With a measly 22 percent approval rating in January 2011, Arnold Schwarzenegger didn’t exactly leave the California governorship on a high note. Nevertheless, he’s reportedly (read: per an anonymous source in the New York Post) considering a presidential run in 2016. The Post reports that the action star is openly discussing his political ambitions and seeking to file a legal challenge to that pesky constitutional provision that says the president must be a “natural born citizen.” The Republican Schwarzenegger was born in Austria but became a U.S. citizen in 1983.
Word of Schwarzenegger’s presidential aspirations comes on the heels of a newly groomed Ted Nugent. In an interview with the Washington Post this summer, the gun-loving, Obama-hating rocker hinted that he, too, might shoot for the White House in 2016. He’s since denied that he cut his hair for this reason, but the idea is out there nonetheless.
It sounds crazy until you look closer at one of the most important modern metrics for presidential hopefuls: social media support. The 2016 election may be a long way off, but the community Facebook pages have already begun -- with some surprising upshots. The “Ted Nugent for President” Facebook page has, as of Friday, more than 237,000 likes. Sound like a lot? Consider that it beats the “Hillary Clinton for President” page by 75,000 likes, and both appear to have been created around the same time. The Nugent page is not officially affiliated with Nugent, and most of the updates are about what you’d expect: pro-gun rhetoric, liberal vilification and, of course, the occasional Obama-is-just-like-Hitler meme. That considered, it’s still hard to fathom a Nugent presidential bid attracting more than a core group of fringy tea party types, but the size of his page is still worth pondering, inasmuch as social media savvy matters in 21st century politics.
The election of 2016 will be the third presidential race since the explosion of social media. In that respect, the Obama/Romney race was a game-changer, analogous to the Kennedy/Nixon contest of 1960, in which the presence of TV cameras famously tilted the race in favor of the younger, media-savvier JFK. Similarly, in 2012, we saw President Obama dominating the social media sphere in almost every measurable sense, right down to the number of tweets posted about him on Election Day. Anecdotal inklings about the importance of social media in the election were backed up in a January 2013 study from the George Washington Graduate School of Political Management, which found that almost a third of voters said social media was “moderately to extremely influential in their opinions of the candidates and issues.”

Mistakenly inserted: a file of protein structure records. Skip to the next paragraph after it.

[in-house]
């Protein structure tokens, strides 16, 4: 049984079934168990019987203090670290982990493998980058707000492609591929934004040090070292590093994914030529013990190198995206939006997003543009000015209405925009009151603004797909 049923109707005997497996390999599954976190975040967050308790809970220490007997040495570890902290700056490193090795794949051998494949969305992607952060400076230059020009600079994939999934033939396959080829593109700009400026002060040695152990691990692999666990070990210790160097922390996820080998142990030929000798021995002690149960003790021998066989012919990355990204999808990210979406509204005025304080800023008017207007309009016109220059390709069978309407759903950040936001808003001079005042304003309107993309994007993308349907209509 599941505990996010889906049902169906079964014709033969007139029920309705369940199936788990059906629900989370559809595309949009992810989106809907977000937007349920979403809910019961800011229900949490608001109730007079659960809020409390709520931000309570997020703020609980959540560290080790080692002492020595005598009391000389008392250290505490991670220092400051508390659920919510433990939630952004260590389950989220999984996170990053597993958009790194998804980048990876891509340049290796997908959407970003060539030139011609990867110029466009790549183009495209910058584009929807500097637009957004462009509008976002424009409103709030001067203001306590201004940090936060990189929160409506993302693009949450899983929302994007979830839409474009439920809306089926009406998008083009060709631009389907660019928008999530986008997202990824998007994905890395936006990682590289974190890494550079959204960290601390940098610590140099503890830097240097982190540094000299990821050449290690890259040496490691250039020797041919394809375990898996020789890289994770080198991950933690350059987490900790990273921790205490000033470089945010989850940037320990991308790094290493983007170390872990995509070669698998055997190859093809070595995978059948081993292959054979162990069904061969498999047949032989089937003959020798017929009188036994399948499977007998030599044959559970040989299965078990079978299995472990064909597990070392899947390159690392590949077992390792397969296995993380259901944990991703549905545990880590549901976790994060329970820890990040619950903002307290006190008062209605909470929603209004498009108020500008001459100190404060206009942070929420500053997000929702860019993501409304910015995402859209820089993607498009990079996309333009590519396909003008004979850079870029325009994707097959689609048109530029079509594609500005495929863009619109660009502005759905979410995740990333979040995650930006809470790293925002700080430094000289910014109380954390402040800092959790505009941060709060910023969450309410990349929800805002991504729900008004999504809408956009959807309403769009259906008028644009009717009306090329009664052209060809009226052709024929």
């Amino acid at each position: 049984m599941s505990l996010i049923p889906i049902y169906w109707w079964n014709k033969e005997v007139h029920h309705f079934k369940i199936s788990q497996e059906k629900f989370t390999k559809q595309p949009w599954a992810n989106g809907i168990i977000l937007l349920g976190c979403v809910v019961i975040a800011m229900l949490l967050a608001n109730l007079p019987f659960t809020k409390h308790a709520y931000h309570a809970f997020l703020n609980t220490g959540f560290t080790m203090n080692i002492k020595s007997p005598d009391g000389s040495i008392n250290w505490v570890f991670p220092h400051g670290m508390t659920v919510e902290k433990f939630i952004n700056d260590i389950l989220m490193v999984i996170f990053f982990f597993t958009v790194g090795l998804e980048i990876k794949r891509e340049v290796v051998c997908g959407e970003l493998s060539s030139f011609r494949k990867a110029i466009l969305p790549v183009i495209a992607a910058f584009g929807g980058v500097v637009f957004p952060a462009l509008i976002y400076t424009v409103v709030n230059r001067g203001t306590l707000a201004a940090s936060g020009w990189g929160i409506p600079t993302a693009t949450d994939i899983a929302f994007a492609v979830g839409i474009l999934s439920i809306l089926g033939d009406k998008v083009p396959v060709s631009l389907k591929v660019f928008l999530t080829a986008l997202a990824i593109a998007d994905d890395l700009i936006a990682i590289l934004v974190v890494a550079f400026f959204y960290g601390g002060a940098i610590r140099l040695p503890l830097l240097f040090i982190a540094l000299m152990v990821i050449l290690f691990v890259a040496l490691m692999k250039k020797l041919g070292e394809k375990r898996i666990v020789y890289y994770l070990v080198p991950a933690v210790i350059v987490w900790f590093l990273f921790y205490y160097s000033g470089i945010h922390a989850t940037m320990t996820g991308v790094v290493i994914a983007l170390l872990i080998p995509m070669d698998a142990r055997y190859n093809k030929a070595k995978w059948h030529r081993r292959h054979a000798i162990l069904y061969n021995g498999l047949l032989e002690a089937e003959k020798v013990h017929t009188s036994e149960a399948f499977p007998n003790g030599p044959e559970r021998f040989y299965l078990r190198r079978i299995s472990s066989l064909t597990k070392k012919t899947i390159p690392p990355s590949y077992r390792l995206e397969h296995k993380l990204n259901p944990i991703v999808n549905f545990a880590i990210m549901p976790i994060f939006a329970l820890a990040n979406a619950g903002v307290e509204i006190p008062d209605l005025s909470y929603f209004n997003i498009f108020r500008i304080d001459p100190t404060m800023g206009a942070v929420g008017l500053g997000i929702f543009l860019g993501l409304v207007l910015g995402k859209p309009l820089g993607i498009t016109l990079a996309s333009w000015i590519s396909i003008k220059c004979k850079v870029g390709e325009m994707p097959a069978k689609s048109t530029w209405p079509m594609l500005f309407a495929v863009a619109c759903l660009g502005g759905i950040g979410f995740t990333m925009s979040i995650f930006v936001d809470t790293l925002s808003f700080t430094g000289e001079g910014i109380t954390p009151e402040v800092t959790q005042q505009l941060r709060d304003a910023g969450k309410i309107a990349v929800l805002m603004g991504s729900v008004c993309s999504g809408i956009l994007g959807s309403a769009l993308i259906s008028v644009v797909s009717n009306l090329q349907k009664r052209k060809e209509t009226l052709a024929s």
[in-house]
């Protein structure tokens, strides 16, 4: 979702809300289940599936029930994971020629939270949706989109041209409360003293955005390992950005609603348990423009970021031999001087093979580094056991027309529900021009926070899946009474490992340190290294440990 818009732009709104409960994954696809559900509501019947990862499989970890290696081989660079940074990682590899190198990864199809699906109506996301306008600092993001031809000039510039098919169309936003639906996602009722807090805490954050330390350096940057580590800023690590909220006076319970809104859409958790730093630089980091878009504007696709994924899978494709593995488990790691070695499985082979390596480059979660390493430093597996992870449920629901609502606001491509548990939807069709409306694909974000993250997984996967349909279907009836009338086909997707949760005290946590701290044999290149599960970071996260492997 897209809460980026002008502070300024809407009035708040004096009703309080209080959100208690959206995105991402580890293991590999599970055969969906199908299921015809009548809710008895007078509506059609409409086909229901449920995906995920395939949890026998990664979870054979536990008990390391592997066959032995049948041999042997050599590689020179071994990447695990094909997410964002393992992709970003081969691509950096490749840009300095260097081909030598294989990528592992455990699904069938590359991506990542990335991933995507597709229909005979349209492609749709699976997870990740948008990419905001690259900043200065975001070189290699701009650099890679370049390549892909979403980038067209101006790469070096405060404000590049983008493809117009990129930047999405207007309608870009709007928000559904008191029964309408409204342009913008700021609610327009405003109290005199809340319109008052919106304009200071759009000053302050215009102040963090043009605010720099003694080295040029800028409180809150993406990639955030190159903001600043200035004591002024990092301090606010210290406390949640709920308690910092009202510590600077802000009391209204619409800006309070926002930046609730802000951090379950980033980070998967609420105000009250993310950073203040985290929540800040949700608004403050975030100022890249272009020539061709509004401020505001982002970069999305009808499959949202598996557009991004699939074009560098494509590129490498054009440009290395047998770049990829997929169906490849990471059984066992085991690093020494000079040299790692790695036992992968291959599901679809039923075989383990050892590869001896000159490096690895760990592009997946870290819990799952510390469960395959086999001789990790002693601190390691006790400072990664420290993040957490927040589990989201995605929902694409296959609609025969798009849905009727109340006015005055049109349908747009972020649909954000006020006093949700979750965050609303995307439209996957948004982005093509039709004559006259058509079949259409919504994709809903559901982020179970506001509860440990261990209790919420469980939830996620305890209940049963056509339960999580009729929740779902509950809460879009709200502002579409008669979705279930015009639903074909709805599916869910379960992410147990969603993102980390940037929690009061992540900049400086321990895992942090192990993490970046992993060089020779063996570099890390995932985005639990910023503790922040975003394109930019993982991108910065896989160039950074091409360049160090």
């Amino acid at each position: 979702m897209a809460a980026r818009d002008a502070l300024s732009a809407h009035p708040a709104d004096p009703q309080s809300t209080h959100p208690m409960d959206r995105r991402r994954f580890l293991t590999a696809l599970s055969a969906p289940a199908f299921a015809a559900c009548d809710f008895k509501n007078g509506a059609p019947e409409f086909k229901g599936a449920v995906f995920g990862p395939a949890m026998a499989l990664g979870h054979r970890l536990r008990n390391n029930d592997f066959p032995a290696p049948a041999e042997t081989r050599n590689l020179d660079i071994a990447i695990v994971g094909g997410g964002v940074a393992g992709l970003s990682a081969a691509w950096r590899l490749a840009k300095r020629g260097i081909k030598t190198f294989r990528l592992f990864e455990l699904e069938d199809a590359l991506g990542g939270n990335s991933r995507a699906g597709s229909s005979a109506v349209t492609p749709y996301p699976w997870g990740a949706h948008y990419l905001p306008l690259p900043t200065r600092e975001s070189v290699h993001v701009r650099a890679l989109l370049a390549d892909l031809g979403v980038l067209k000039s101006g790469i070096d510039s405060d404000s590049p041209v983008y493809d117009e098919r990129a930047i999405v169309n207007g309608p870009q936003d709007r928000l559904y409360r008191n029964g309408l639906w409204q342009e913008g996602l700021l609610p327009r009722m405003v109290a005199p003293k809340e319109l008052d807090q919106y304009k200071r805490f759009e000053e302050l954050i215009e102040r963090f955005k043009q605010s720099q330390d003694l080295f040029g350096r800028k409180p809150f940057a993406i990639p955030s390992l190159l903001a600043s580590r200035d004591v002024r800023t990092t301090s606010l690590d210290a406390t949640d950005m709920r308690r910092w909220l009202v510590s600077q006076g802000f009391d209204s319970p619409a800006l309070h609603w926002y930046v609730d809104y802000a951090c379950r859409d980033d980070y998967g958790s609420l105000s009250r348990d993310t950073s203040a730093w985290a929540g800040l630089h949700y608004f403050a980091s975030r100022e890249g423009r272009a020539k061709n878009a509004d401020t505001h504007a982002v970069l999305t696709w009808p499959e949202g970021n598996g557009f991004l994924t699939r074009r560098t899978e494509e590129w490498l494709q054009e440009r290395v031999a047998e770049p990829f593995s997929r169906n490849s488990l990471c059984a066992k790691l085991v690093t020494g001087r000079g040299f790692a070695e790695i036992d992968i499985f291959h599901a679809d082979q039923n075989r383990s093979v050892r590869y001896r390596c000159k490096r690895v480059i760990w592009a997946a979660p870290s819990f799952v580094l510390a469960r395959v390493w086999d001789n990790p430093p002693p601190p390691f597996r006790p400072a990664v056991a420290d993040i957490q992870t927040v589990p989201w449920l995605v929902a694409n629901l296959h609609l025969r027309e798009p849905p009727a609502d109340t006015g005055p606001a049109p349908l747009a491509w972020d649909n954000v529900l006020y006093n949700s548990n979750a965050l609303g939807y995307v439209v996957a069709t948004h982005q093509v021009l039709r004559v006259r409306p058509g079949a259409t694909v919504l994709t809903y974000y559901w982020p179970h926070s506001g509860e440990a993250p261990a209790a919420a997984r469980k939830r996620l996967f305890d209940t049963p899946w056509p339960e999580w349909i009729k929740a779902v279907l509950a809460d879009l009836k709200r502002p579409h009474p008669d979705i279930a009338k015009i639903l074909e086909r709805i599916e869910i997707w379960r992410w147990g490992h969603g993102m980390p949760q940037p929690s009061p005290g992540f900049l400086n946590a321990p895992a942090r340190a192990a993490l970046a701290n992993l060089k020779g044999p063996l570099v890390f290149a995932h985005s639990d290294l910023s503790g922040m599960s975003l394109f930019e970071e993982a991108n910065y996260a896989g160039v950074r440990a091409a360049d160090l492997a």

That means all serious 2016 candidates are looking at things like Facebook pages, Twitter followers and the like -- or they’d be foolish not to. It also means that Nugent is currently leading the pack, any hopes for a future President Schwarzenegger will require a bit of legwork. The “Arnold for President” page currently has just over 29,500 likes. While not terribly impressive, it’s still far larger than presidential support pages for Sarah Palin (10,630), Marco Rubio (2,281), Ted Cruz (1,935) and Chris Christie (1,095).
Then again, it’s important to take all this with a grain of salt: A Facebook page supporting “Duck Dynasty’s” Phil Robertson for president has more than 67,000 likes, and he never even said he would run.